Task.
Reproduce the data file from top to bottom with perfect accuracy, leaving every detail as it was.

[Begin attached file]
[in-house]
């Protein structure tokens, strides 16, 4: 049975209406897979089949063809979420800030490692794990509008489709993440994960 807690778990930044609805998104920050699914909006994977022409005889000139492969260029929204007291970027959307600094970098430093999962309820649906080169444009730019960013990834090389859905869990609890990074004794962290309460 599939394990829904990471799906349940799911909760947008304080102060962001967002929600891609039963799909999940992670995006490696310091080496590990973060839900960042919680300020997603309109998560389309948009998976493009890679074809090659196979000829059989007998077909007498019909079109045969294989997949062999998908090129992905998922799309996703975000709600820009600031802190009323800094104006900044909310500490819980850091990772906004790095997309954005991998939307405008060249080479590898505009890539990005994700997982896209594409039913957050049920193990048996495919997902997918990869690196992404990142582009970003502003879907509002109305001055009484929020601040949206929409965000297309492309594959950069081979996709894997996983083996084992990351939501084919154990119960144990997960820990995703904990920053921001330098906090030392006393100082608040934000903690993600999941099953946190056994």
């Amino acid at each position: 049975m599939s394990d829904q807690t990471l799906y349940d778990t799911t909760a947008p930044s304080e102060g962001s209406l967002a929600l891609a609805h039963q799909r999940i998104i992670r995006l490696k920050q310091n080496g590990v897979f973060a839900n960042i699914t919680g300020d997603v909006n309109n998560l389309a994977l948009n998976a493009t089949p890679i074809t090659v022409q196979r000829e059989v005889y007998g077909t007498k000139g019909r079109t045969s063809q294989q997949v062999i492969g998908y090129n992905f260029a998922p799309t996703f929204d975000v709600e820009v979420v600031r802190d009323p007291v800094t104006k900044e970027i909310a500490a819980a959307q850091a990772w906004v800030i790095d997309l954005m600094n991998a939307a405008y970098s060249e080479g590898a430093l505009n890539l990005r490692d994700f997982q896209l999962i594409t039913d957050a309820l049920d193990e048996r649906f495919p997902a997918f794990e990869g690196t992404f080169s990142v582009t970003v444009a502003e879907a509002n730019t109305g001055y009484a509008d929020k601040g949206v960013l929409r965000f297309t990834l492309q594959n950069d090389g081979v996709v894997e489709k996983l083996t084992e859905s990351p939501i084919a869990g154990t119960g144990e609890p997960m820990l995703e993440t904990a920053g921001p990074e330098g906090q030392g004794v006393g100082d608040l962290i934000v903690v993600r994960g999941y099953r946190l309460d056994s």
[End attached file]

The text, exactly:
[in-house]
């Protein structure tokens, strides 16, 4: 049975209406897979089949063809979420800030490692794990509008489709993440994960 807690778990930044609805998104920050699914909006994977022409005889000139492969260029929204007291970027959307600094970098430093999962309820649906080169444009730019960013990834090389859905869990609890990074004794962290309460 599939394990829904990471799906349940799911909760947008304080102060962001967002929600891609039963799909999940992670995006490696310091080496590990973060839900960042919680300020997603309109998560389309948009998976493009890679074809090659196979000829059989007998077909007498019909079109045969294989997949062999998908090129992905998922799309996703975000709600820009600031802190009323800094104006900044909310500490819980850091990772906004790095997309954005991998939307405008060249080479590898505009890539990005994700997982896209594409039913957050049920193990048996495919997902997918990869690196992404990142582009970003502003879907509002109305001055009484929020601040949206929409965000297309492309594959950069081979996709894997996983083996084992990351939501084919154990119960144990997960820990995703904990920053921001330098906090030392006393100082608040934000903690993600999941099953946190056994």
């Amino acid at each position: 049975m599939s394990d829904q807690t990471l799906y349940d778990t799911t909760a947008p930044s304080e102060g962001s209406l967002a929600l891609a609805h039963q799909r999940i998104i992670r995006l490696k920050q310091n080496g590990v897979f973060a839900n960042i699914t919680g300020d997603v909006n309109n998560l389309a994977l948009n998976a493009t089949p890679i074809t090659v022409q196979r000829e059989v005889y007998g077909t007498k000139g019909r079109t045969s063809q294989q997949v062999i492969g998908y090129n992905f260029a998922p799309t996703f929204d975000v709600e820009v979420v600031r802190d009323p007291v800094t104006k900044e970027i909310a500490a819980a959307q850091a990772w906004v800030i790095d997309l954005m600094n991998a939307a405008y970098s060249e080479g590898a430093l505009n890539l990005r490692d994700f997982q896209l999962i594409t039913d957050a309820l049920d193990e048996r649906f495919p997902a997918f794990e990869g690196t992404f080169s990142v582009t970003v444009a502003e879907a509002n730019t109305g001055y009484a509008d929020k601040g949206v960013l929409r965000f297309t990834l492309q594959n950069d090389g081979v996709v894997e489709k996983l083996t084992e859905s990351p939501i084919a869990g154990t119960g144990e609890p997960m820990l995703e993440t904990a920053g921001p990074e330098g906090q030392g004794v006393g100082d608040l962290i934000v903690v993600r994960g999941y099953r946190l309460d056994s």